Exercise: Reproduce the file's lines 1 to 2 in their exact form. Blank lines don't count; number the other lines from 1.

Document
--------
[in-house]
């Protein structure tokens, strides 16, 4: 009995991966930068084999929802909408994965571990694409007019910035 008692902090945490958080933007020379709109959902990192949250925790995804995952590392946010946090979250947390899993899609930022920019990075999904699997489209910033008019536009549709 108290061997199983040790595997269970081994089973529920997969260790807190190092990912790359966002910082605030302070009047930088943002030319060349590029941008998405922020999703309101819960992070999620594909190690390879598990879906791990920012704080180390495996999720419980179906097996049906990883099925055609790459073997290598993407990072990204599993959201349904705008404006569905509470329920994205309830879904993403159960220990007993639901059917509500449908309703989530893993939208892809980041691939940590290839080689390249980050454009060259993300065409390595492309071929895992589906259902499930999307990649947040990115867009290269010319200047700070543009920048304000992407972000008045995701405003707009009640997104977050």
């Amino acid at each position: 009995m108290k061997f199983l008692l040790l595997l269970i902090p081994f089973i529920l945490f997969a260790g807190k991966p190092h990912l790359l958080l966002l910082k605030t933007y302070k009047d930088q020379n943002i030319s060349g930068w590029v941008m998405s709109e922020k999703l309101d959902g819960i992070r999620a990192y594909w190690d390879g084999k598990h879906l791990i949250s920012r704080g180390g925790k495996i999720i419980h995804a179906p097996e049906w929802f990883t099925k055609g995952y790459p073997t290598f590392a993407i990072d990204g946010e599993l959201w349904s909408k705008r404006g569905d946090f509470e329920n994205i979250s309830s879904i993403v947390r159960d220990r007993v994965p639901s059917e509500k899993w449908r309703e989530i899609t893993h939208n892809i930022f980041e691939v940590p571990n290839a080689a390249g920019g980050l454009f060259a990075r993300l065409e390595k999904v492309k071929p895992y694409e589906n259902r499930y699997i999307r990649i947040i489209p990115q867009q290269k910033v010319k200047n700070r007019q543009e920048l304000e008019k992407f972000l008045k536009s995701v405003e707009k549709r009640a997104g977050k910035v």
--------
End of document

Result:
[in-house]
């Protein structure tokens, strides 16, 4: 009995991966930068084999929802909408994965571990694409007019910035 008692902090945490958080933007020379709109959902990192949250925790995804995952590392946010946090979250947390899993899609930022920019990075999904699997489209910033008019536009549709 108290061997199983040790595997269970081994089973529920997969260790807190190092990912790359966002910082605030302070009047930088943002030319060349590029941008998405922020999703309101819960992070999620594909190690390879598990879906791990920012704080180390495996999720419980179906097996049906990883099925055609790459073997290598993407990072990204599993959201349904705008404006569905509470329920994205309830879904993403159960220990007993639901059917509500449908309703989530893993939208892809980041691939940590290839080689390249980050454009060259993300065409390595492309071929895992589906259902499930999307990649947040990115867009290269010319200047700070543009920048304000992407972000008045995701405003707009009640997104977050």